Among older patients, initiation of cholinesterase inhibitor therapy was associated with a more than doubling of the risk of hospitalization for bradycardia. Resumption of therapy following discharge was common, suggesting that the cardiovascular toxicity of cholinesterase inhibitors is underappreciated by clinicians.
Notes
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Comment In: Evid Based Ment Health. 2010 Aug;13(3):9120682831
PubMed ID
19787032 View in PubMed
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Ciprofloxacin-induced theophylline toxicity: a population-based study.

https://arctichealth.org/en/permalink/ahliterature137903
Source
Eur J Clin Pharmacol. 2011 May;67(5):521-6
Publication Type
Article
Date
May-2011
Author
Tony Antoniou
Tara Gomes
Muhammad M Mamdani
David N Juurlink
Author Affiliation
University of Toronto, Toronto, ON, Canada. tantoniou@smh.toronto.on.ca
Source
Eur J Clin Pharmacol. 2011 May;67(5):521-6
Date
May-2011
Language
English
Publication Type
Article
Keywords
Aged
Aged, 80 and over
Case-Control Studies
Ciprofloxacin - administration & dosage - adverse effects
Drug Interactions
Female
Humans
Male
Ontario
Pulmonary Disease, Chronic Obstructive - drug therapy - metabolism
Theophylline - administration & dosage - adverse effects - pharmacokinetics
Abstract
Ciprofloxacin can inhibit the cytochrome P450-mediated metabolism of theophylline, but the clinical relevance of this drug interaction is uncertain. We studied the risk of theophylline toxicity associated with the co-prescription of ciprofloxacin and theophylline.
This was a population-based, nested case-control study of a cohort of Ontario residents aged 66 years of age or older treated with theophylline between April 1, 1992 and March 31, 2009. Within this group, case patients were those hospitalized with theophylline toxicity. For each case, 50 age- and sex-matched control patients were identified from the same cohort. The odds ratio (OR) for the association between hospitalization for theophylline toxicity and receipt of ciprofloxacin in the 14 days preceding hospitalization was determined.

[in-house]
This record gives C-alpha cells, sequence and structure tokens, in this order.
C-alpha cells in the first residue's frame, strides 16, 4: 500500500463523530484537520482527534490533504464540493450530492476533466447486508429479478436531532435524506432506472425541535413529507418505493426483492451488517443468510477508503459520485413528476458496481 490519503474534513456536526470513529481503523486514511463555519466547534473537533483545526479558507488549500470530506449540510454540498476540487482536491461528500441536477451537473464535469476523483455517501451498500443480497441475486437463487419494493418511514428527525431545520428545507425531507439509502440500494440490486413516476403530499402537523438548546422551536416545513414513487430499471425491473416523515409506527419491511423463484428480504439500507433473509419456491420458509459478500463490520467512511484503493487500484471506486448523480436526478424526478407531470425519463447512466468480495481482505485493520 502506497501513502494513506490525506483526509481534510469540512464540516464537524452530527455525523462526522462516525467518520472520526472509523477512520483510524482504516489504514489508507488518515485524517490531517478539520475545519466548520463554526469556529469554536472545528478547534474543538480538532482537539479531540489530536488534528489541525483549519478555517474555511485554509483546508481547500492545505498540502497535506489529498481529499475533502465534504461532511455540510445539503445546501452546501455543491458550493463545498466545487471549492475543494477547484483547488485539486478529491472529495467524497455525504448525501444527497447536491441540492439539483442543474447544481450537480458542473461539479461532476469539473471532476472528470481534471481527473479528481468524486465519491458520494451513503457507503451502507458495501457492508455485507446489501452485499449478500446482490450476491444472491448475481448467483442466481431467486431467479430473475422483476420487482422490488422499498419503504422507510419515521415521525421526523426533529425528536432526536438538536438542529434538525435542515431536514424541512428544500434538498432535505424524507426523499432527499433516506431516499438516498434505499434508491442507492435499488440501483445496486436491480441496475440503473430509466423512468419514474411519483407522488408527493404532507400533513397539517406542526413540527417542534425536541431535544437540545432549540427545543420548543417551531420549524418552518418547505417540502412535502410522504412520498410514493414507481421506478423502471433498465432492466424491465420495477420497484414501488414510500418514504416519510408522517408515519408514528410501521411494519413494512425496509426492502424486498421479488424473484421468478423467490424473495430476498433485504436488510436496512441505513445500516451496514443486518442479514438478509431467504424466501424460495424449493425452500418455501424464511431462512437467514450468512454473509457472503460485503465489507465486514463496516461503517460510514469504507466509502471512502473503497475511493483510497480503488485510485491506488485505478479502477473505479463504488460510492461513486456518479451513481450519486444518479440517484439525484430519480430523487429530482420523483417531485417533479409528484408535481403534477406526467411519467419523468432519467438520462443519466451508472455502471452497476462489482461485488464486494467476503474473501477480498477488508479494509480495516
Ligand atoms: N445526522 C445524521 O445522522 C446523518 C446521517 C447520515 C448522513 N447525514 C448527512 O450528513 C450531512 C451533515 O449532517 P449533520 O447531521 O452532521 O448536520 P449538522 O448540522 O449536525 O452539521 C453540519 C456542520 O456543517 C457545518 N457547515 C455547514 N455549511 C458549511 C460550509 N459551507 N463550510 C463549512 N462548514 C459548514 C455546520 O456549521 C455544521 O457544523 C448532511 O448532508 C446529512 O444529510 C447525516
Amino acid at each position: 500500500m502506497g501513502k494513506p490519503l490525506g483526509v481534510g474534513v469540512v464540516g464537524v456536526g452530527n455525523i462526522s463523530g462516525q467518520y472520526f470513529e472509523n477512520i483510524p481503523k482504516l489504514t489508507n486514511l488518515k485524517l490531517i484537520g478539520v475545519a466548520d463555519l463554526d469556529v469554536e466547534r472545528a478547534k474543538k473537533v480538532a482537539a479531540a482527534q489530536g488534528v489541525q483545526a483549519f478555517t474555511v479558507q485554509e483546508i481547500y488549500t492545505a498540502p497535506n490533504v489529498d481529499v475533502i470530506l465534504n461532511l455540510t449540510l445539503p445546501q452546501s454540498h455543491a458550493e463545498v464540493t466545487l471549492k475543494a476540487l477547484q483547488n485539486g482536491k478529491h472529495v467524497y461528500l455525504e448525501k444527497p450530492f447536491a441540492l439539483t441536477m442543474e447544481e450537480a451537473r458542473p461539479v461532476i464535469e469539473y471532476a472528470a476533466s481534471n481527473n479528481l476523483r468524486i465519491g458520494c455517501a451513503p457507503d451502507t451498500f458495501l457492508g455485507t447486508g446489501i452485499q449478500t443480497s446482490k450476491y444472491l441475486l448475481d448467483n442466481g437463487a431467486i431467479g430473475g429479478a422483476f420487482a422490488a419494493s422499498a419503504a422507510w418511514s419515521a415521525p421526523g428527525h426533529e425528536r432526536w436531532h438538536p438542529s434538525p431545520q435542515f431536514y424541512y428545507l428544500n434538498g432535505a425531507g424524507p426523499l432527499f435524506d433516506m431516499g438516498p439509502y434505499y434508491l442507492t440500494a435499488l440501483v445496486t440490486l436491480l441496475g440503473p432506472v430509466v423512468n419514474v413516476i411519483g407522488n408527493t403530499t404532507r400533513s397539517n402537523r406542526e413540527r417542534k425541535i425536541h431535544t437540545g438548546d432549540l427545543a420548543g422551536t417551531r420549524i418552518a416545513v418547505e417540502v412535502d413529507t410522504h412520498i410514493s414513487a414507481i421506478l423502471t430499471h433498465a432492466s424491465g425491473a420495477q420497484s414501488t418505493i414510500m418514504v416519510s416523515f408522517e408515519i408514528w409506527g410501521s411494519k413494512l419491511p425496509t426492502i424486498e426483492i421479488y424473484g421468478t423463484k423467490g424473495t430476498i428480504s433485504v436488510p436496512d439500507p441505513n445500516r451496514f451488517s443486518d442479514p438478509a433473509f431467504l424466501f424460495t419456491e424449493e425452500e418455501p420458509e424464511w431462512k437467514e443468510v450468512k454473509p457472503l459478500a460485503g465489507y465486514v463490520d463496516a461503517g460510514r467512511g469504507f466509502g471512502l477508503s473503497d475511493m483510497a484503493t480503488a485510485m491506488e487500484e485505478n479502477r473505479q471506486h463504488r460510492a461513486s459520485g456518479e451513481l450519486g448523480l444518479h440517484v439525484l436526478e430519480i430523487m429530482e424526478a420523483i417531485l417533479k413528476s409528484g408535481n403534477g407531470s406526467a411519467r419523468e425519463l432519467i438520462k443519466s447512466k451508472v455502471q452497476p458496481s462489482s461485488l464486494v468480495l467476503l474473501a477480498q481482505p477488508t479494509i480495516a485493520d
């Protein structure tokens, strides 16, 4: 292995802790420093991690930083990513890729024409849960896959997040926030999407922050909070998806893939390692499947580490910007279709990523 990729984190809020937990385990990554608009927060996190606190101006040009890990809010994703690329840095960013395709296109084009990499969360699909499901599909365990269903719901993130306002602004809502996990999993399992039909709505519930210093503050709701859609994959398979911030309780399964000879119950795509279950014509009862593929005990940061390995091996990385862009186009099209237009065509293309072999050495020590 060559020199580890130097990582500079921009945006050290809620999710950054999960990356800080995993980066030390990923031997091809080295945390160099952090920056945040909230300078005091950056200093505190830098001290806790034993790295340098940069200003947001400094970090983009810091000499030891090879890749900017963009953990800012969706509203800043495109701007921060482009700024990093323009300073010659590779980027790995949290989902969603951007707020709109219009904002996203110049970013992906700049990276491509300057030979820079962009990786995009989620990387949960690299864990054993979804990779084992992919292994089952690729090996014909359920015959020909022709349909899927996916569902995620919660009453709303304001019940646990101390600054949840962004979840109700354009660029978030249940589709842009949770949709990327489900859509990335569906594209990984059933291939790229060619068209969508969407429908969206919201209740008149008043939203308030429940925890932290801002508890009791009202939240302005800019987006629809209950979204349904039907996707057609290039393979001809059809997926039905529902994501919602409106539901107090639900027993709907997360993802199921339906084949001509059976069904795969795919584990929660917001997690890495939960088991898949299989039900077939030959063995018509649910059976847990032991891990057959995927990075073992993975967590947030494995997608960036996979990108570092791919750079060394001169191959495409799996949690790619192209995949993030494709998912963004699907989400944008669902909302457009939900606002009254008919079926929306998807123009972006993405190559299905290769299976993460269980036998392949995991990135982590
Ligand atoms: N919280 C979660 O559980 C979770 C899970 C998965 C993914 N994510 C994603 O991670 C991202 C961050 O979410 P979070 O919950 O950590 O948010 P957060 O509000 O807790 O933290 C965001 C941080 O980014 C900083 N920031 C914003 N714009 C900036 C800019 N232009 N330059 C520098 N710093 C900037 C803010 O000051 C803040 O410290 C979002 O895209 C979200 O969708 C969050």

Among the 77,251 elderly patients receiving therapy with theophylline, 180 eligible case patients hospitalized for theophylline toxicity and 9000 matched controls were identified. Following multivariable adjustment, a nearly twofold increase in the risk of theophylline toxicity following the receipt of ciprofloxacin was observed [adjusted OR 1.86, 95% confidence interval (CI) 1.18-2.93]. In contrast, there was no increased risk of theophylline toxicity within a group of patients receiving neutral comparator antibiotics (levofloxacin, trimethoprim-sulfamethoxazole or cefuroxime) (adjusted OR 0.78; 95% CI 0.38-1.62).